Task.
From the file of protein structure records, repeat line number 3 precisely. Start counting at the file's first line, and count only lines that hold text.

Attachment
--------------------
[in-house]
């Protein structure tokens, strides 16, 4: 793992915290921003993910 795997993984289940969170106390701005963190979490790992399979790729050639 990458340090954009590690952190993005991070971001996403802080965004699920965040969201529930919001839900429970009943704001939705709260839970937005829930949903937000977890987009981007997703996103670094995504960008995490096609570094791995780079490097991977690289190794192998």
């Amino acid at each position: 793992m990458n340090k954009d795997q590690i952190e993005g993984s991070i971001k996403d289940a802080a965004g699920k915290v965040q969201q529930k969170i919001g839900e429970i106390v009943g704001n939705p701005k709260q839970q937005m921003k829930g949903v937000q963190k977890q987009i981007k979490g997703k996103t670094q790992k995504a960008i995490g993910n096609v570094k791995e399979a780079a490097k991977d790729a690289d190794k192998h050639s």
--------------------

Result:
């Amino acid at each position: 793992m990458n340090k954009d795997q590690i952190e993005g993984s991070i971001k996403d289940a802080a965004g699920k915290v965040q969201q529930k969170i919001g839900e429970i106390v009943g704001n939705p701005k709260q839970q937005m921003k829930g949903v937000q963190k977890q987009i981007k979490g997703k996103t670094q790992k995504a960008i995490g993910n096609v570094k791995e399979a780079a490097k991977d790729a690289d190794k192998h050639s």